As a newbie (a total newbie) I found blender the easiest to learn with a logical approach to how things work. 3ds max confused me with the above mentioned approach of UV maps being a “modifier” etc. SOem say theres no “manual” etc, but I found so many excellent and usually free tutorial videos on blender (also the new versions) that I got into basic modelling quite fast. I tried doing the same fo maya etc, and just ended up with every site commercial, asking money for most tutorials etc (I know theres a few free groups, but it’s nowhere near what I could find for blender).

There are things I am quite unhappy with with blender, on of them the lack of a good material database (split up by the various renderers) with online DB connectione tc … some of this exists as plugins, but they tend to be for older versions etc. I was impüressed with the library in 3ds max there … a huge selection of excellent starter matierals and you just drag and drop them in. I love the flexibility of Cycles, but I’d also like to store my materials … without using “hacks”. I’m still looking for a decent solution there and wish blender came with the orgaisation of materials per renderer itself.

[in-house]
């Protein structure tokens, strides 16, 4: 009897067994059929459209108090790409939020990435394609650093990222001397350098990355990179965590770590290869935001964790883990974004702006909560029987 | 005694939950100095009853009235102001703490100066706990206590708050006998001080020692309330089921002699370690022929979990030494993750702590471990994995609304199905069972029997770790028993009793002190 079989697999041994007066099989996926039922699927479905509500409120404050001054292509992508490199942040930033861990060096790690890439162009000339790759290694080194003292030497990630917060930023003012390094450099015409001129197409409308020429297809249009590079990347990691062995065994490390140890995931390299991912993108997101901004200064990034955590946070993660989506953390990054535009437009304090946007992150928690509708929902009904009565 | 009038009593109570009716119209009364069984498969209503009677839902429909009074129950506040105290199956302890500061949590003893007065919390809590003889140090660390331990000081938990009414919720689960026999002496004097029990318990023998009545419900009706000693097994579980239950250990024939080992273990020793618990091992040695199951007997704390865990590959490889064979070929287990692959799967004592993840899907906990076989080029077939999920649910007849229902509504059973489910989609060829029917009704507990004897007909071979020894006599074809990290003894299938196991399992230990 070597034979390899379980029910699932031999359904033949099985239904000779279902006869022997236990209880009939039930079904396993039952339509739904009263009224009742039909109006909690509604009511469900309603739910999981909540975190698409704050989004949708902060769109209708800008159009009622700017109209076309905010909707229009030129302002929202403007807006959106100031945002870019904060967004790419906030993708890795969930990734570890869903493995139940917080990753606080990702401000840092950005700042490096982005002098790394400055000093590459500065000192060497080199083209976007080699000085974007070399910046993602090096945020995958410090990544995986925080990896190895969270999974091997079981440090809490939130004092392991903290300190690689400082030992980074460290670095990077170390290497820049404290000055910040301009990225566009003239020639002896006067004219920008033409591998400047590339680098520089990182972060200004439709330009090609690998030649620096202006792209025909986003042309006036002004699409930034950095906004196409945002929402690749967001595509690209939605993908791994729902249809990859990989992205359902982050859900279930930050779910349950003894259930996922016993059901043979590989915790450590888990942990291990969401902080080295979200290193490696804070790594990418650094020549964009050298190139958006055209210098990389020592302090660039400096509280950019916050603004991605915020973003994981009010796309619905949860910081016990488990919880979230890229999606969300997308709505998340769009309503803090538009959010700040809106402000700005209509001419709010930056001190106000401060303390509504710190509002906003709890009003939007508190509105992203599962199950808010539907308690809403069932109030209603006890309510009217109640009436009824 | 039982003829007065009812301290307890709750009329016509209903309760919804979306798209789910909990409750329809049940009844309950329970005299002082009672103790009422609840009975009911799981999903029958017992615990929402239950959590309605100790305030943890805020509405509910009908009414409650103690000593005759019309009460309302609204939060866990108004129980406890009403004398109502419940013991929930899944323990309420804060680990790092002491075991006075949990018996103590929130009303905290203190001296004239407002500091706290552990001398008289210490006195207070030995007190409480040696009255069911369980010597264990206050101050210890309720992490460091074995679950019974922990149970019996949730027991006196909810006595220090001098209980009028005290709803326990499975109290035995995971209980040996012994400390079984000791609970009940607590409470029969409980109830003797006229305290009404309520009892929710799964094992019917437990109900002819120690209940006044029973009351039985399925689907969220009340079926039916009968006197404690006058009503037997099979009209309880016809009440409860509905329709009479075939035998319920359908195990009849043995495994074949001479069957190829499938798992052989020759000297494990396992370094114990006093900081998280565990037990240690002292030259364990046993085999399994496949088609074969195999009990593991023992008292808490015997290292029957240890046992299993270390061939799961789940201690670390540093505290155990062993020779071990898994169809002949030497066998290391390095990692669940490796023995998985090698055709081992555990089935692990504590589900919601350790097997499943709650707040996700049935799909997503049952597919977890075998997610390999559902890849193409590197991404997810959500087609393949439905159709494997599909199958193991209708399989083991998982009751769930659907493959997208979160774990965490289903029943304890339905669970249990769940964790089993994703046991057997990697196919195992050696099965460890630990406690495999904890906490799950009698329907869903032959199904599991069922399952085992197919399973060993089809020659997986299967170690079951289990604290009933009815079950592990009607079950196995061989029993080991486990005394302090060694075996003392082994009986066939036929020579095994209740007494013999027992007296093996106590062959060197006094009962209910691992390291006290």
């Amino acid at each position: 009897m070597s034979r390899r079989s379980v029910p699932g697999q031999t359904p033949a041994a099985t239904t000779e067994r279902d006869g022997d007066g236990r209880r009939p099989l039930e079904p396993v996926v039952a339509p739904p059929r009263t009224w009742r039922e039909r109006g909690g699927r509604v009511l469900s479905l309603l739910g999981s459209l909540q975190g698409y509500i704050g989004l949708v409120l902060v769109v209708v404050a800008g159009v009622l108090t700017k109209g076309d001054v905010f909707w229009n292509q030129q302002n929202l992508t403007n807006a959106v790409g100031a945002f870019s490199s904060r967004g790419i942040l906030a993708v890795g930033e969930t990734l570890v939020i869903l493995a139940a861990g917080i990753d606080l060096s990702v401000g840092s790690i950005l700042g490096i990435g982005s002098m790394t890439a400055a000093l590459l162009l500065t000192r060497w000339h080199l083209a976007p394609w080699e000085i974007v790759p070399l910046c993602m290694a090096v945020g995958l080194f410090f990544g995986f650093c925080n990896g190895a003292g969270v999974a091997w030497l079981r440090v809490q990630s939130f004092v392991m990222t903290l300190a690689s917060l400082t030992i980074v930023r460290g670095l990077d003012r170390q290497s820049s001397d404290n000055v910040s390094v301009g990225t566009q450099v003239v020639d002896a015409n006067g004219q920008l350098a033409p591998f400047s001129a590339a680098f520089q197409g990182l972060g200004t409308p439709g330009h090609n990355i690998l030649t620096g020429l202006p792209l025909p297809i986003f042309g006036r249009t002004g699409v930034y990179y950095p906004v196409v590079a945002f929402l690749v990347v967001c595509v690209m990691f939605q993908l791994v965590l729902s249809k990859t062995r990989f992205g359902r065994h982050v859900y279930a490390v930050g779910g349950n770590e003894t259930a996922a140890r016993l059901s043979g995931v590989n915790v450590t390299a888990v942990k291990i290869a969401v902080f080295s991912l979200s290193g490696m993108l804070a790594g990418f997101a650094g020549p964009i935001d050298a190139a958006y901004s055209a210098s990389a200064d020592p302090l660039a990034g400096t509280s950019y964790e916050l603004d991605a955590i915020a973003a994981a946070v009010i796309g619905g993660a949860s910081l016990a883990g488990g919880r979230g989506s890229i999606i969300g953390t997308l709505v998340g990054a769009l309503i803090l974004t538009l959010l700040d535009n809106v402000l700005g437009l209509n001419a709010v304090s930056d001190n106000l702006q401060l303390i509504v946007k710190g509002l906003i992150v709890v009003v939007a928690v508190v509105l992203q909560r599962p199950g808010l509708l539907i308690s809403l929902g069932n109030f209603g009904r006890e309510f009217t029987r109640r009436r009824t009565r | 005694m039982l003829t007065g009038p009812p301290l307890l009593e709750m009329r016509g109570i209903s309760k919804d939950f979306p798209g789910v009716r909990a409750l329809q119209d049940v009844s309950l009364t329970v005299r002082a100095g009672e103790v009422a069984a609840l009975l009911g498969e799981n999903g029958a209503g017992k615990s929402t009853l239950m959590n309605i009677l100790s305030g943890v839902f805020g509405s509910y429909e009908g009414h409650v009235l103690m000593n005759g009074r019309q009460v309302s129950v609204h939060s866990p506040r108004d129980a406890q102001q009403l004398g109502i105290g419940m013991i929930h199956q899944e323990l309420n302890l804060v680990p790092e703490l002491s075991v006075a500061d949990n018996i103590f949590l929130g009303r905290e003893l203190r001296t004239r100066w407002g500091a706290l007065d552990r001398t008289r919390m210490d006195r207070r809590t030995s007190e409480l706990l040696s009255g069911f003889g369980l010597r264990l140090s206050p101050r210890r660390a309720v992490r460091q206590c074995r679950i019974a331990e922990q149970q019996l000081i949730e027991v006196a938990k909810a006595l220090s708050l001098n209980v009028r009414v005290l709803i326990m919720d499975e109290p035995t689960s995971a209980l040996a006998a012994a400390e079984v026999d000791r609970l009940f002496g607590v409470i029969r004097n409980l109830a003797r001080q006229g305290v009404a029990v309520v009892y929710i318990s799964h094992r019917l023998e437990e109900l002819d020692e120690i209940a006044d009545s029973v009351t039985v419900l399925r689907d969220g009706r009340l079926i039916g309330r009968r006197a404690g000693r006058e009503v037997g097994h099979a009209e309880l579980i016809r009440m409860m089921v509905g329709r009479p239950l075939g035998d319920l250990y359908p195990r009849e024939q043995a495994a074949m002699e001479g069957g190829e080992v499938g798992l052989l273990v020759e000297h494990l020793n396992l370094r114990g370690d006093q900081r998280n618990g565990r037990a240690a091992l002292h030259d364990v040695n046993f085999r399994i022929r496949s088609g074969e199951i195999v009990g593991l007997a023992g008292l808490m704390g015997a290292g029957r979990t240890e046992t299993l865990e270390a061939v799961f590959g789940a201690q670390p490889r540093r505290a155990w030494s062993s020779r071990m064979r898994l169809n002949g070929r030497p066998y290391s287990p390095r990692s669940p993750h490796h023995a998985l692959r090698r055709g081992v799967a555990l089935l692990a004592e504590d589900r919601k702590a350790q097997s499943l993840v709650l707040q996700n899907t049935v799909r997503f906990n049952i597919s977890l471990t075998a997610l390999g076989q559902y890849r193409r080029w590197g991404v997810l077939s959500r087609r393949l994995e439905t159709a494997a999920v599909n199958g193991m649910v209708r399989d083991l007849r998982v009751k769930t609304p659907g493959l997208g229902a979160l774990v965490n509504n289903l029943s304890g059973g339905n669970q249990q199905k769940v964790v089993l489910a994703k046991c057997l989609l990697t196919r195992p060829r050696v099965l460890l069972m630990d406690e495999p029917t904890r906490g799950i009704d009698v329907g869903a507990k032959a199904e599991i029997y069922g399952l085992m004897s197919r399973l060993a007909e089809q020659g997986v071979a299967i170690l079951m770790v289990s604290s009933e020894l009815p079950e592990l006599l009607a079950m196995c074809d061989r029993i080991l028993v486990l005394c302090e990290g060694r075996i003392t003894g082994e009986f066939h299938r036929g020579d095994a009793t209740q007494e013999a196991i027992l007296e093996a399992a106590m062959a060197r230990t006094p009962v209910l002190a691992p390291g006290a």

But for now I’ll continue to use blender … once you know the various ways to use the keyboard to do things, it’s snappy and quick in the way you work.

I have and I also disagree with you that Maya is easier. You gotta understand that this is personal preference and is often tainted if you have been using a software for a long time.

For example I have been using Blender for such a long time that I can hardly remember how hard it was to get into it. You probably don’t remember how steep of a learning curve Maya has either, since you have been using it for much longer than Blender (for example)